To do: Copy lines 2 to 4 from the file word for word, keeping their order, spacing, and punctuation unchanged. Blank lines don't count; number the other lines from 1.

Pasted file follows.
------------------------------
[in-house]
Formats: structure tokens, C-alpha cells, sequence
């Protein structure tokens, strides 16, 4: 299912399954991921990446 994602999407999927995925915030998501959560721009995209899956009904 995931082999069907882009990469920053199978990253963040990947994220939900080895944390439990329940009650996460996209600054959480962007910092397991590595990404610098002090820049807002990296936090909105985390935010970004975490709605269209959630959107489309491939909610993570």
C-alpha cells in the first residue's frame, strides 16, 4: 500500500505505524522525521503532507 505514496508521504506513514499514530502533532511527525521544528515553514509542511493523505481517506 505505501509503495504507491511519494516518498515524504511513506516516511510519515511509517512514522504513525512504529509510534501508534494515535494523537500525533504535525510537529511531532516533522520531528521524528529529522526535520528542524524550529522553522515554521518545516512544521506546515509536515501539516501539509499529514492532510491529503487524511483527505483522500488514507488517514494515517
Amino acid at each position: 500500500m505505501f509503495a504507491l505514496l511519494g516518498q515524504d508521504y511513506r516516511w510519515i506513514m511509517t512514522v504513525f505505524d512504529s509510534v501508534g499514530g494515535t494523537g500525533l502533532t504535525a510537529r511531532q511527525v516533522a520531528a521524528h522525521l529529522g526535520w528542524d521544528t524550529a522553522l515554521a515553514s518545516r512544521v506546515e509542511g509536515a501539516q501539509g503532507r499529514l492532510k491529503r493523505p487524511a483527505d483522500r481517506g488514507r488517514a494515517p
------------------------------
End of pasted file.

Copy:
Formats: structure tokens, C-alpha cells, sequence
């Protein structure tokens, strides 16, 4: 299912399954991921990446 994602999407999927995925915030998501959560721009995209899956009904 995931082999069907882009990469920053199978990253963040990947994220939900080895944390439990329940009650996460996209600054959480962007910092397991590595990404610098002090820049807002990296936090909105985390935010970004975490709605269209959630959107489309491939909610993570």
C-alpha cells in the first residue's frame, strides 16, 4: 500500500505505524522525521503532507 505514496508521504506513514499514530502533532511527525521544528515553514509542511493523505481517506 505505501509503495504507491511519494516518498515524504511513506516516511510519515511509517512514522504513525512504529509510534501508534494515535494523537500525533504535525510537529511531532516533522520531528521524528529529522526535520528542524524550529522553522515554521518545516512544521506546515509536515501539516501539509499529514492532510491529503487524511483527505483522500488514507488517514494515517